Friday, March 11, 2011

Review: Marvel G2 prequel - G.I. Joe Starring Snake-Eyes and Transformers Generation 2 #142

The final issue of the Generation 2 prequel, exploding into the pages of the ongoing G.I. Joe book, is appropriately enough titled Final Transformations.  As usual, it was written by Larry Hama.  Art duties were split up quite a bit. Jesse Orozocoe and William Rosado did pencils.  Chip Wallace, Tim Tuony, and Arienne Alexandron did inks.  Colors were by Andre Ani and Chi.  (Yes, the same Chi who would color for Transformers G2 and be a staple of the Transformers fan art scene for years.  I like Chi's work a lot.  Feel free to go check out his deviant art page.  Go on, I'll wait.)  Letters were by Rick Parker.  The cover art was by Rosado.

The cover leaves a lot to be desired.  It picks up almost exactly where the last issue left off, with Scarlett squaring off against Megatron for the safety of Biggles-Jones.  The only thing new is Skydive, peaking out at Megatron from behind a building.  So, it's fairly unambitious, but the actual quality of the rendering also leaves much to be desired.  Scarlett looks flat and unappealing, and her head seems way too small for her body.  Cobra Commander is apparently unconscious on the street, that or highly disinterested.  Zarana seems gleeful, and Megatron's anatomy just looks awkward.  The whole thing is just uninspired. 

To add insult to injury, the opening splash page is almost the same image, only much better rendered.  I'm assuming this is Orozocoe artwork, given the difference in quality.  I mean, compare Scarlett here to Scarlett on the cover.  It's night and day.  The angle is also a lot more dramatic, with the sun behind Megatron's head making him appear truly titanic.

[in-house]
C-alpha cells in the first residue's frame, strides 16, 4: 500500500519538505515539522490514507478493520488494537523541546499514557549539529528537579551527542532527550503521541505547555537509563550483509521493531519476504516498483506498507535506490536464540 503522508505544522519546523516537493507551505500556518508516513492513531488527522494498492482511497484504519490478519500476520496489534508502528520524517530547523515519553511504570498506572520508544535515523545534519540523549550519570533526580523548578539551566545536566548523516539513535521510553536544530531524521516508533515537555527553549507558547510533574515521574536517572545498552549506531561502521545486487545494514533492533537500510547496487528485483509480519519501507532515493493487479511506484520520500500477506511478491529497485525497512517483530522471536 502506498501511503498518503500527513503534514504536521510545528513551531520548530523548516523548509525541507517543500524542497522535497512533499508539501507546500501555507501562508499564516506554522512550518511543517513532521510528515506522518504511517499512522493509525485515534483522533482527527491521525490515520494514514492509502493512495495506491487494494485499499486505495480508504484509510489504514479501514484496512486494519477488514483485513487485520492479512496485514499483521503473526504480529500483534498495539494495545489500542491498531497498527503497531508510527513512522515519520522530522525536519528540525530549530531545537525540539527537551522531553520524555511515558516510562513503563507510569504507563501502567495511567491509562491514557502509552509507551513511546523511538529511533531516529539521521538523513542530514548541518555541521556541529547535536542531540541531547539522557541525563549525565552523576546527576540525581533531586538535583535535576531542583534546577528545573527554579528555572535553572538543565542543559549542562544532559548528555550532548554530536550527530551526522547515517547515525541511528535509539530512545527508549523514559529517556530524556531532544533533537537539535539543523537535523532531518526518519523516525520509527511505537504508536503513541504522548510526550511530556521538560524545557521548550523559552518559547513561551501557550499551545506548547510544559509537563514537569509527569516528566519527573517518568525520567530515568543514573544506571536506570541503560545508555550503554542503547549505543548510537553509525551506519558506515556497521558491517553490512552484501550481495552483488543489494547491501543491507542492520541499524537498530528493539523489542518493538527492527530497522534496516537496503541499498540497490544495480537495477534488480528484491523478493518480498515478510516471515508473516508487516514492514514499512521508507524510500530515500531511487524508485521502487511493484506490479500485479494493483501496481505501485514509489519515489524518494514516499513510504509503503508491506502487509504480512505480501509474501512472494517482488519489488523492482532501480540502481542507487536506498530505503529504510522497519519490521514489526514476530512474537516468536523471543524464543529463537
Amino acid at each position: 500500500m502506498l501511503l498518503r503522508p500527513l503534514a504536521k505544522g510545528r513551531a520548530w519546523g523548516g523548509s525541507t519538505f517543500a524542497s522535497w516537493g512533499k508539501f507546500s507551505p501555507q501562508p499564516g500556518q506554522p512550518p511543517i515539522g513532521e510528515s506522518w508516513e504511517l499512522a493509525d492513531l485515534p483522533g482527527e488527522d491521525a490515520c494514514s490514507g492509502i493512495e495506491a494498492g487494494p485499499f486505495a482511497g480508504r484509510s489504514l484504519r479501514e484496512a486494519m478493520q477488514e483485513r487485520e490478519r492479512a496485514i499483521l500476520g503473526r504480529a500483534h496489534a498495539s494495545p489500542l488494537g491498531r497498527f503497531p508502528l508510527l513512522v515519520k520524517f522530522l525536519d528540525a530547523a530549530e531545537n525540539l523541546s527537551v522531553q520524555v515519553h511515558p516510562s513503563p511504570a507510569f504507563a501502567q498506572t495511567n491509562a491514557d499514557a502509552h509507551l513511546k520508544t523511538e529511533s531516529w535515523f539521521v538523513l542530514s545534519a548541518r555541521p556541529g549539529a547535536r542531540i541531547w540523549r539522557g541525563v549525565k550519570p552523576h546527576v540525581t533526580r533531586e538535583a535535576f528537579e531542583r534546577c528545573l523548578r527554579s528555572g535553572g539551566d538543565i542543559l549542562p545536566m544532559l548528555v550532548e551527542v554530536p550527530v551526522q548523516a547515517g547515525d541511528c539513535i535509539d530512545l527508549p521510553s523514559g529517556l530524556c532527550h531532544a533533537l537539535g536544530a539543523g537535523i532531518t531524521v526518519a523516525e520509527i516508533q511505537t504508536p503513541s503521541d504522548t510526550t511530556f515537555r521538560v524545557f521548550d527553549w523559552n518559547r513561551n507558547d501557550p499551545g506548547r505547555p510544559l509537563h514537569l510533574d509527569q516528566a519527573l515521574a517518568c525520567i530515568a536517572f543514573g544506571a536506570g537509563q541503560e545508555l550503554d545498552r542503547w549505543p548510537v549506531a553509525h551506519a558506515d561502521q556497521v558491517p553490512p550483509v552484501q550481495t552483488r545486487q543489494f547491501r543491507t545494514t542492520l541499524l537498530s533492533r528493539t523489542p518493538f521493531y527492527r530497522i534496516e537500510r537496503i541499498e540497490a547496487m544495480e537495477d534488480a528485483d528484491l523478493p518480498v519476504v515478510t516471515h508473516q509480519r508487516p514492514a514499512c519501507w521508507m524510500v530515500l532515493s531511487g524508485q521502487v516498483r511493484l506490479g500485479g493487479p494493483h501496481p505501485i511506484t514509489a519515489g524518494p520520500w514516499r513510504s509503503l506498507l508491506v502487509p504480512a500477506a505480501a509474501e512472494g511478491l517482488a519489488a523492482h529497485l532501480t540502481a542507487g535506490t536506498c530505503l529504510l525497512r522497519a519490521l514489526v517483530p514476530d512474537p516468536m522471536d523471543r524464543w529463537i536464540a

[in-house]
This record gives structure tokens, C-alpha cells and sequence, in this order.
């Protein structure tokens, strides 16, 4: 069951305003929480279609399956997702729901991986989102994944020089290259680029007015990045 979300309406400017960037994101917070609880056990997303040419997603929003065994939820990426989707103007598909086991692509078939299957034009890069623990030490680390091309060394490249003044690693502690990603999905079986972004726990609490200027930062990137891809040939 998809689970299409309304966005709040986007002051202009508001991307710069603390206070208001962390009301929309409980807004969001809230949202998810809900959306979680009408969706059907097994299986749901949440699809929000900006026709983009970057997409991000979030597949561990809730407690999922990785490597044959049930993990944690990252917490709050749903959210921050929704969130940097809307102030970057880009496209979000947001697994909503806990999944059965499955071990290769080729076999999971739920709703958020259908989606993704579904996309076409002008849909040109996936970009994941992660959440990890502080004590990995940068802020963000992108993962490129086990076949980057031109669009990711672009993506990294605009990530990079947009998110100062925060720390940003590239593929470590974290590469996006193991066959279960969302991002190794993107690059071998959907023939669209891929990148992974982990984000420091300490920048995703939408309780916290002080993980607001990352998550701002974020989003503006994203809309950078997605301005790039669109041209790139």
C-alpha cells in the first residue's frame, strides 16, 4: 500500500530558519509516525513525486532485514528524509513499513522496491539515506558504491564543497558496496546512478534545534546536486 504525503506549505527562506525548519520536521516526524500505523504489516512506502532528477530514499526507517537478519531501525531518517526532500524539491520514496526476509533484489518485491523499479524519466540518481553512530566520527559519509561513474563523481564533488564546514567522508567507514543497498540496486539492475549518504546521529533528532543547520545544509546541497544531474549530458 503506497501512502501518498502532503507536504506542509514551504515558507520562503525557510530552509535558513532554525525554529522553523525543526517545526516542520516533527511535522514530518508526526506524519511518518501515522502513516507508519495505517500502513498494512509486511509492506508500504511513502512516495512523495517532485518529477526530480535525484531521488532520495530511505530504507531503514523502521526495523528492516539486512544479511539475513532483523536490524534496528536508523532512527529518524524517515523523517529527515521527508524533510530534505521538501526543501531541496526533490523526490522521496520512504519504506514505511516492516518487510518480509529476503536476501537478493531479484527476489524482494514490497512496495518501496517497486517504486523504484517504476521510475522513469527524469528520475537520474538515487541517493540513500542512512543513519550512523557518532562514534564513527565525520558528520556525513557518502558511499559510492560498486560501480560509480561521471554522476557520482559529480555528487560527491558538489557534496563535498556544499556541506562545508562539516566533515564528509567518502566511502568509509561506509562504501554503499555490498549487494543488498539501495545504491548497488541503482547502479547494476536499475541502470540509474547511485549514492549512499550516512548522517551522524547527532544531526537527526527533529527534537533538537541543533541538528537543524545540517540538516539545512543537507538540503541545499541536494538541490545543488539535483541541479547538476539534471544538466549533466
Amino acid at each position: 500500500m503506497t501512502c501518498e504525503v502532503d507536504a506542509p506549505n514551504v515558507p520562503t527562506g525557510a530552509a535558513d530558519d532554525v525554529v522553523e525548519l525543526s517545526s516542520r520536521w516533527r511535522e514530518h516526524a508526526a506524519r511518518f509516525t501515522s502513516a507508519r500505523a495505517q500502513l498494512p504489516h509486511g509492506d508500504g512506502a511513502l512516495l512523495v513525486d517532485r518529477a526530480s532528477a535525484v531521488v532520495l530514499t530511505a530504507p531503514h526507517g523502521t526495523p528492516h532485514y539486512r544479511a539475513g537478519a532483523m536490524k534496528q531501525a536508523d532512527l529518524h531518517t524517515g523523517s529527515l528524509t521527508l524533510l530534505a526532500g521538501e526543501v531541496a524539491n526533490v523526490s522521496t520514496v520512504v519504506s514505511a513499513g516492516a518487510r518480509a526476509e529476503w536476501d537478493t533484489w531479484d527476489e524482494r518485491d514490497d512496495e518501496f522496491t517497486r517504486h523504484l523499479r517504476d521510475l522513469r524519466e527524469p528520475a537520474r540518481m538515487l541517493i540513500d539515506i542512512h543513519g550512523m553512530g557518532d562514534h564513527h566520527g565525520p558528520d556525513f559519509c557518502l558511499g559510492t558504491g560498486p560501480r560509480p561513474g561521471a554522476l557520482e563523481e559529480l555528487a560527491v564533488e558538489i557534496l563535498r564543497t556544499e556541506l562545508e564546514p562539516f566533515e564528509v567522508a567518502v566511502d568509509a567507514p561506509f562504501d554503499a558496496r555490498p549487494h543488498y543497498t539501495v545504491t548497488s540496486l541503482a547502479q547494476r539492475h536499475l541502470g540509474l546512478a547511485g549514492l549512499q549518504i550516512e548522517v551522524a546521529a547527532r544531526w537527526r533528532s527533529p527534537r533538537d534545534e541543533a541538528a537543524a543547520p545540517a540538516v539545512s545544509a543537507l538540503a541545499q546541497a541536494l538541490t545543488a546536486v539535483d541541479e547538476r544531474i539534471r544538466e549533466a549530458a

In any event, thanks to the telegraphing from the cover, there's little surprise when the page 2-3 spread turns out to be a team of Autobots, converging on Megatron like an angry swarm of bees.  They're also about as effective as bees would be against a man, annoying but not particularly threatening.  Before too long Skydive is grounded, Steeljaw blasted to pieces, and a miscolored Chase crippled.  The other Autobots withdraw to regroup.  This serves to showcase how hard Megatron has become, but I'm not sure I buy how weak the Autobots are.  If Megatron was really such a threat, why wouldn't Optimus send more men?  I get that he's been upgraded, but is he really that much tougher than before? 

Let's not forget that this is a Joe book, though.  Scarlett eviscerates a frag viper (and with him, whatever shreds of her cover were left) for his weapon right in front of Cobra Commander.  He jumps her while paraphrasing Shakespeare. (I do love the intellectual bent Hama gives good ol' CC.) Scarlett's banter is much more lowbrow, but it's still fun.   "They can't understand you!  You've got a street in your mouth!"  Snake-Eyes, too, was in a pickle, one that he gets out of by dropping a handful of grenades on the floor.  Sure enough, the many armed guards pointing weapons at him flee for their lives, allowing him to dash out a window. While normally I'm not a huge fan of the omnipotent ninja, Snake-Eyes here seems to balance his bad-assery with a certain realism that makes him appealing.  Maybe it's that he's been around before Ninja were over-played. In any event, the two plots intersect when Snake-Eyes rescues Scarlett and sends Cobra Commander and Zarana running. I do rather enjoy these characters, and don't have a hard time seeing why they're so beloved by Joe fans.  Hama really does a great job here. 

The Autobots are having a much worse time than the Joes, though.  Brawn, busy guarding their interstellar transport, gets the drop on Megatron, but once again his new abilities prove to be amazingly powerful.  He ignites a neutron implosion, destroying Brawn and the ship alike. The three surviving Autobots realize that their only way off the planet is now the Ark, and concoct a new plan.  With some help from Spirit and Storm-Shadow, they deactivate Skydive and truck him onto the Ark without tripping the alarms.  Unbeknown to them, they've got an extra hitchhiker, the intrepid Spike.  Override provides a diversion, but it's pretty clear that he's outclassed.  It's not at all clear where Hot Spot is during all of this, either.  His plot thread will be picked up later, but his absense from the last third of the book is pretty strange.  Really, it's not a great plan.  Get Skydive onto the Ark and... what, exactly?